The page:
Order 38 Rule 5 of the C.P.C., reads as under :
"5.(1) Where at any stage of a suit, the court is satisfied, by affidavit or otherwise, that the defendant, with intent to obstruct or delay the execution of any decree that may be passed against him,-
(a) is about to dispose of the whole or any part of his property, or
(b) is about to remove the whole or any part of his property from the local limits of the jurisdictions of the court,
the Court may direct the defendant, within a time to be fixed by it, either to furnish security, in such sum as may be specified in the order, to produce and place at the disposal of the Court, when required, the said property or the value of the same, or such portion thereof as may be sufficient to satisfy the decree, or to appear and show cause why he should not furnish security.
(2) The plaintiff shall, unless the Court directs, specify the property required to be attached and the estimated value thereof.
(3) The Court may also in the order direct the conditional attachment of the whole or any portion of the property so specified.
(4) If an order of attachment is made without complying with provisions of sub-rule (1) of this rule, such attachment shall be void.
10. Attachment before judgment shall not affect the rights, existing prior to the attachment, of persons not parties to the suit, nor bar any person holding a decree against the defendant from applying for the sale of the property under attachment in execution of such decree."
15. The above extracted provisions itself make it clear that the attachment before judgment would be made where the court is satisfied that the defendant is about to dispose of whole or part of his property or is about to remove the whole or part of his property or is about to remove the whole or any part of his property from the local limits of the jurisdiction of court with the intention to obstruct or delay the execution of any decree that may be passed against him. Thus, the provisions would apply where the defendant is about to dispose whole or part of the property and not where the property has already been disposed of much before the filing of the suit. In the case in hand, sale deed has already been executed by the defendant No.2 in favour of a third person. A transaction of sale having already taken place; even prior to the institution of a suit, can it be said to have been made with the intention to obstruct or delay the execution of any decree that may be passed in the suit. Answer has to be in negative.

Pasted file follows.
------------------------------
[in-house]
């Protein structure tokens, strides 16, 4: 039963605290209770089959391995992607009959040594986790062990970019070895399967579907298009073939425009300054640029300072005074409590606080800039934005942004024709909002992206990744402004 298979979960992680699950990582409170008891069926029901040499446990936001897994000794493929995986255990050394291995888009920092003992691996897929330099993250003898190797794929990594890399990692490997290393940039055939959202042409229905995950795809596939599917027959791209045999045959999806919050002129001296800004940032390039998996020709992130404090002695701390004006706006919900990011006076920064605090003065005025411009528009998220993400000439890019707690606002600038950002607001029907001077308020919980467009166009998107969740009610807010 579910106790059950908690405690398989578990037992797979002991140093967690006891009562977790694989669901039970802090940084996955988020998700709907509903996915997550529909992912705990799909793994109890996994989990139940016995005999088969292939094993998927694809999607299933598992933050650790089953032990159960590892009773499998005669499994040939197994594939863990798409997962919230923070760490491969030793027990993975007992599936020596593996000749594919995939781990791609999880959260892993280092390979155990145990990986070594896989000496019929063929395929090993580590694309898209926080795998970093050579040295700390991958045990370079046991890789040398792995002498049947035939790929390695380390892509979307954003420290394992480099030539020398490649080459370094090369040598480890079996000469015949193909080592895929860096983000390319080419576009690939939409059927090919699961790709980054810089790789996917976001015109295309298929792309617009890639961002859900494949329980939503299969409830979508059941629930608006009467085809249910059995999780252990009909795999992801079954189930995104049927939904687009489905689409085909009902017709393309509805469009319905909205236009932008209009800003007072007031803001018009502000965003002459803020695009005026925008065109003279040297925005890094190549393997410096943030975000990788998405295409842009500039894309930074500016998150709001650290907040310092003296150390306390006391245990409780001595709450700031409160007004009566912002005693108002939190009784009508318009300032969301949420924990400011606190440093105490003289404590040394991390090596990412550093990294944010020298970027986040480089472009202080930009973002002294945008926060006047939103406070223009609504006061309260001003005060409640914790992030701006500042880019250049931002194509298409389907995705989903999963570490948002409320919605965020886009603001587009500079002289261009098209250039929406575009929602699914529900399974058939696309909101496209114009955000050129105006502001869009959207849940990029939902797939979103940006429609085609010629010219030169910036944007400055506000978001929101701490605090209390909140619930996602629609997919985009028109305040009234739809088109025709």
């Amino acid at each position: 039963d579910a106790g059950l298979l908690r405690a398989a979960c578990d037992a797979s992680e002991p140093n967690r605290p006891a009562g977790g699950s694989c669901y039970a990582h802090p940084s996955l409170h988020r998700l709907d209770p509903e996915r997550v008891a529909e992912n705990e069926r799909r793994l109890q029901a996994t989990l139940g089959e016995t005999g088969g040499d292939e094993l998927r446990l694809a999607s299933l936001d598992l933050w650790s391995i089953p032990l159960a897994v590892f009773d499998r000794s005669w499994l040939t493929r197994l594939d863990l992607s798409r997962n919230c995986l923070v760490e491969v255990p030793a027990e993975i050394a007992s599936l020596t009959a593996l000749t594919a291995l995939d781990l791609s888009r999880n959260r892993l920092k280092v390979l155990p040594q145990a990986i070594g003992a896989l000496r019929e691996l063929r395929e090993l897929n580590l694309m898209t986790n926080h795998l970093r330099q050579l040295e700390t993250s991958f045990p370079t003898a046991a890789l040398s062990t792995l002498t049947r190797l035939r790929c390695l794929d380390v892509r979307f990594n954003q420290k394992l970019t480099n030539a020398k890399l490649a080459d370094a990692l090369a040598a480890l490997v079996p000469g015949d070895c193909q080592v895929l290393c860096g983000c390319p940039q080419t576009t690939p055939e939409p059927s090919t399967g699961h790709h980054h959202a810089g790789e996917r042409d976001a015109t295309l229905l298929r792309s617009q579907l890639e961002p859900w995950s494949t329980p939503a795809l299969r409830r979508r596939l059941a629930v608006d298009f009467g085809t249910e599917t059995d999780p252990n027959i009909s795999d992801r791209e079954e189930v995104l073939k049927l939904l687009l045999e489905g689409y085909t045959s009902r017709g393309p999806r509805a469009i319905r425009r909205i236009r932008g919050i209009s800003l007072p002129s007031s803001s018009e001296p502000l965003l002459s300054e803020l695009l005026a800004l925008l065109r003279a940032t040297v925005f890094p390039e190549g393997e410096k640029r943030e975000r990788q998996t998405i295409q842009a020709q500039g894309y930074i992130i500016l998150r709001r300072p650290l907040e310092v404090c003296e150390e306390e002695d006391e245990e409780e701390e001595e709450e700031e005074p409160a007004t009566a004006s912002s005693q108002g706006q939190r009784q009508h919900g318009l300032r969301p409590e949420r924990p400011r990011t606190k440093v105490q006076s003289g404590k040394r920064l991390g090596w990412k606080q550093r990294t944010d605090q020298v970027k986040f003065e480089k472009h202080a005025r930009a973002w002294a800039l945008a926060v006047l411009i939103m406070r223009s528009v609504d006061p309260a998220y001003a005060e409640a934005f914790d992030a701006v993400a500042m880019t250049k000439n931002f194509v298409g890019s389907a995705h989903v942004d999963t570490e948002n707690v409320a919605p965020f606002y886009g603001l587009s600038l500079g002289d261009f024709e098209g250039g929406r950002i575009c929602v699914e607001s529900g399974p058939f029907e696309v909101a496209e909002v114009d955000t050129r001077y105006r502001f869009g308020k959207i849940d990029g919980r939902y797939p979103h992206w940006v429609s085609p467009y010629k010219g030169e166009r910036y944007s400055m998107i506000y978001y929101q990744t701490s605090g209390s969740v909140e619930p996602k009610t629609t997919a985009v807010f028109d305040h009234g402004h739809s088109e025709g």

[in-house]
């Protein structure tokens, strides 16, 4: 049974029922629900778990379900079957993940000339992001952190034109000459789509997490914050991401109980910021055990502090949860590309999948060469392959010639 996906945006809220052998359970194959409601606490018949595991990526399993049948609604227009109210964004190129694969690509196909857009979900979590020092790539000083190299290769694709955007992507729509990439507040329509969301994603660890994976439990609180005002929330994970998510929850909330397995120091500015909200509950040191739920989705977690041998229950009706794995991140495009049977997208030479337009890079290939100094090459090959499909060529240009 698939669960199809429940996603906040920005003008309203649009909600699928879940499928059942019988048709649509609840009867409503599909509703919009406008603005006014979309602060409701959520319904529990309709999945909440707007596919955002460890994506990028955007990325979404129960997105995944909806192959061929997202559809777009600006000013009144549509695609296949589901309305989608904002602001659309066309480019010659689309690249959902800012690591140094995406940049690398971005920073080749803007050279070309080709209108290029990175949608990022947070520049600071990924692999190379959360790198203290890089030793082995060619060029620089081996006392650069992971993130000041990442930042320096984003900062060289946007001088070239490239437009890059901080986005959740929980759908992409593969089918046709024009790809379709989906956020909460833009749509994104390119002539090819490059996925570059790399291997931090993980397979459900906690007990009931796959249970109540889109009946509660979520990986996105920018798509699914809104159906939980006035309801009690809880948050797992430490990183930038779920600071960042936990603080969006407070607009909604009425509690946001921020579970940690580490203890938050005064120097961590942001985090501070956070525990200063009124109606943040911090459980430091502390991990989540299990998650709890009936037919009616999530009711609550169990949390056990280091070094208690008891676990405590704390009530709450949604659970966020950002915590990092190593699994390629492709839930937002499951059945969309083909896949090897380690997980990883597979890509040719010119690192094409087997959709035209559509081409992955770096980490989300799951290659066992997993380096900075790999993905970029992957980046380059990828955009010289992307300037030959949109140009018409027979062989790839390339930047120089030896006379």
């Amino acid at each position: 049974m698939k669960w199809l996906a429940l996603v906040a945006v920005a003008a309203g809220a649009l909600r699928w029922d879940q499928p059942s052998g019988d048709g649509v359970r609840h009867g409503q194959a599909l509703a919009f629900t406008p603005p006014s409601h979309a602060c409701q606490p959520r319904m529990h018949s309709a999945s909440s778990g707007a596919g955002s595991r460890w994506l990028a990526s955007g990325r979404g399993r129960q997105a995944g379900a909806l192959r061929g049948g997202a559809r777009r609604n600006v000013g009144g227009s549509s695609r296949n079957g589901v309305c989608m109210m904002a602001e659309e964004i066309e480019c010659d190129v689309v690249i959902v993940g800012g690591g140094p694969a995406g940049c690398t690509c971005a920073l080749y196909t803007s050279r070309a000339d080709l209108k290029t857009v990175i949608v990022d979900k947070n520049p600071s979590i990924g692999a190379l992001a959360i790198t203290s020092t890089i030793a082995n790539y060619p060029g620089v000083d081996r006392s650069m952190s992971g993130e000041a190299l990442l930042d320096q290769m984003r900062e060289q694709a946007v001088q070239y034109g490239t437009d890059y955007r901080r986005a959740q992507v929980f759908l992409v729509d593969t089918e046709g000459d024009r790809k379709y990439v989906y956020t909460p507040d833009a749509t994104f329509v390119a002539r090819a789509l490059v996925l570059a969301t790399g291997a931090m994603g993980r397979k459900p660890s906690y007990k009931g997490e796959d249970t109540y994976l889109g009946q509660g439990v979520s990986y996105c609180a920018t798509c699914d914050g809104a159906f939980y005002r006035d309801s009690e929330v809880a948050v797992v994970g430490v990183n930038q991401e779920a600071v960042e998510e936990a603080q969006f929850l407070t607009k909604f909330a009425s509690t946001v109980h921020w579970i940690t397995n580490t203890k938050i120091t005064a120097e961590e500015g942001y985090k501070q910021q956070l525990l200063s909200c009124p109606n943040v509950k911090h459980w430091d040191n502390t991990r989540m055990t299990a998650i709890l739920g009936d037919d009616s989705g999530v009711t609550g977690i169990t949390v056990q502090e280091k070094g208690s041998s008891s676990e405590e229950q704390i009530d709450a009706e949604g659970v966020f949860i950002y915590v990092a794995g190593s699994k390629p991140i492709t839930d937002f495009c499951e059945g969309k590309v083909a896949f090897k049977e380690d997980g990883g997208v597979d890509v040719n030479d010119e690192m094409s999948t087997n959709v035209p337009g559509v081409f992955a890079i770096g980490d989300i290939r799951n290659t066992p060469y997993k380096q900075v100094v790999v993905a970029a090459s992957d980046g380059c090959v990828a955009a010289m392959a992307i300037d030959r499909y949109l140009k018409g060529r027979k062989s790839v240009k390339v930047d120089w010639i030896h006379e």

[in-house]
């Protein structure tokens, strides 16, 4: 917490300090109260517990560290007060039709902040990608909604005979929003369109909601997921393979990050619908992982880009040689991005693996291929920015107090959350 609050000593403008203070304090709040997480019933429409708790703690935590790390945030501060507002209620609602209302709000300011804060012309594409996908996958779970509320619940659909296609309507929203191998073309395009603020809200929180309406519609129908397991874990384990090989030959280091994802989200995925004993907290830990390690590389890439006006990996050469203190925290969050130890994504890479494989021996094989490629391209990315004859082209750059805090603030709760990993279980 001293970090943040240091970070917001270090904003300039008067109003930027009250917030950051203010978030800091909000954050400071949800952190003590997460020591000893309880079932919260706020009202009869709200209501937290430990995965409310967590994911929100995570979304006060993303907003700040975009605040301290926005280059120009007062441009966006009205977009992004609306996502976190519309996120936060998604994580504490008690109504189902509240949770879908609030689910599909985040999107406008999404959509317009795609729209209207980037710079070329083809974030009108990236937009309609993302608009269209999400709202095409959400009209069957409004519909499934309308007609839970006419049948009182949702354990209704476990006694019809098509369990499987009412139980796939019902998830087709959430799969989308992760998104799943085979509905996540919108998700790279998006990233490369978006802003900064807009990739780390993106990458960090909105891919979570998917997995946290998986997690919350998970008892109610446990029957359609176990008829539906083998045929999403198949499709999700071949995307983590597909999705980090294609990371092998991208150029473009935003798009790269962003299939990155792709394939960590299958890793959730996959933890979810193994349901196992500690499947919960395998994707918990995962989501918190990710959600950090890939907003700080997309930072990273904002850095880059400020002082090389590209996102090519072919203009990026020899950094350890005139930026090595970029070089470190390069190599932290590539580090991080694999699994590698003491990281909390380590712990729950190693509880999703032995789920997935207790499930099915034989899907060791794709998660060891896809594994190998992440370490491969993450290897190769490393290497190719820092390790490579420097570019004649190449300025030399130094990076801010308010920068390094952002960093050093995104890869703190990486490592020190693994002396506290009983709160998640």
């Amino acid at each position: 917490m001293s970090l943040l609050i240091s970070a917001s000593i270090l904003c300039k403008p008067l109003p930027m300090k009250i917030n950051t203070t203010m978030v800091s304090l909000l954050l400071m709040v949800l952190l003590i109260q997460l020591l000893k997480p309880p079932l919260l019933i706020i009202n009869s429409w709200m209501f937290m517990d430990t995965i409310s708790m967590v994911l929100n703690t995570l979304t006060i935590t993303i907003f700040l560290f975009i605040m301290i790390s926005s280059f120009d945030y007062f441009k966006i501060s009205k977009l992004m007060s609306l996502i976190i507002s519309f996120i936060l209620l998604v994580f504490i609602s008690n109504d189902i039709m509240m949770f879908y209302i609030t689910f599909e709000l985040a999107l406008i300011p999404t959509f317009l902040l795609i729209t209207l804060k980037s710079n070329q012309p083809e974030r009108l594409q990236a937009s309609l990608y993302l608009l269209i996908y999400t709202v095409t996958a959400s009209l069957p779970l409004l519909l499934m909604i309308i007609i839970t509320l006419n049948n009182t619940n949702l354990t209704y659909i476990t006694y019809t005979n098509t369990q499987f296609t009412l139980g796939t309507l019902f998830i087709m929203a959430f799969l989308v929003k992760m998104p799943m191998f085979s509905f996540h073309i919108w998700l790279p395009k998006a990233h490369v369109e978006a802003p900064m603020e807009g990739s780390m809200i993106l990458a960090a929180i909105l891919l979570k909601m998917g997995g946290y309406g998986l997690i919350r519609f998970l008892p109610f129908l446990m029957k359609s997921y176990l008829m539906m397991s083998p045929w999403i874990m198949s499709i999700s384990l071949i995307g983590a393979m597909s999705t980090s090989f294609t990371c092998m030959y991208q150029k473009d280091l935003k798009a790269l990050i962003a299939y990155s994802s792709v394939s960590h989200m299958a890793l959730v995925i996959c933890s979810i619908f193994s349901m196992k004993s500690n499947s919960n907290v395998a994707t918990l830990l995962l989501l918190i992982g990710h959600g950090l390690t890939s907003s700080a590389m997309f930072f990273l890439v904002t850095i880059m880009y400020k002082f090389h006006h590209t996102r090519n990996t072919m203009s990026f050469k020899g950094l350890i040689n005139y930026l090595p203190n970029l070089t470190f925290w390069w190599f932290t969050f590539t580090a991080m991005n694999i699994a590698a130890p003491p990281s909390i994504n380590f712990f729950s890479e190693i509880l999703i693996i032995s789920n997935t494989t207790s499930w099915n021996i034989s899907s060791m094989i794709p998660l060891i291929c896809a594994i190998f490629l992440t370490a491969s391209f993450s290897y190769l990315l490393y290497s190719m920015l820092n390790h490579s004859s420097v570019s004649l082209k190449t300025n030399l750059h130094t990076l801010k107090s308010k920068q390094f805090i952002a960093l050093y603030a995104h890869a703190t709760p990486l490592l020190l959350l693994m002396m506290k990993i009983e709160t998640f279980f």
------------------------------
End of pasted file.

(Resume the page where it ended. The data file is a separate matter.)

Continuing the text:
16. The object of the provision of Order 38 Rule 5 is to prevent any attempt on the part of the defendant to defeat the realisation of the decree that may be passed against the defendant. Order 38 Rule 8 provides a provision for adjudication of claim to property attached before judgment. Where any claim is preferred to property attached before judgment, such claim has to be adjudicated upon in the manner provided for the adjudication of claims to the property attached in execution of decree for the payment of money. It is very clear from the provisions of Order 38 Rule 8 that the procedure to be followed in the adjudication of claims under the rules is same as that provided by Order 21 Rule 58 for adjudication of claims to property attached in execution of a decree.
Provision of Order 38 Rule 5 of the C.P.C. also makes it clear that attachment before judgment shall not affect the rights, existing prior to the attachment, of persons not parties to the suit.
17. In short, the claimant to the property attached before judgment has to show that on the date of attachment, he had some interest or was possessed of the property attached. The appellant herein is claiming interest in the property in dispute and it is required to be adjudicated upon as provided by Order 21, Rule 58 of C.P.C. The property in question, admittedly, belonged to the appellant. He is in possession of the property in question. He purchased this property on 4-1-2001. The defendant No.2 has no interest in the property as on the date of attachment. Appellant has a direct interest in the property. He being in possession of the property, he has a right to object to the order of attachment before judgment passed under O.38 R.5 of C.P.C. His property could not have been attached under this provision. Firstly; because, he is not party to the suit. Secondly, because he has become owner of the property much before filing of the suit as such order of attachment is bad and illegal.
18. In Vennarakkal Kallalathil Sreedharan Vs. Chanmdramaath Balkrishnan 1990(3) SCC 291 a bench of two Judges considered a question identical to the question raised in these cases. The facts were that 80-cents of land were agreed to be sold in favour of the appellant under an agreement dated October 9, 1978. Before the sale deed was executed, a third party; in execution of a decree got the property attached on November 16, 1978. The sale deed was executed on November 23, 1978. On the above facts it was held as under : (SCC page 292)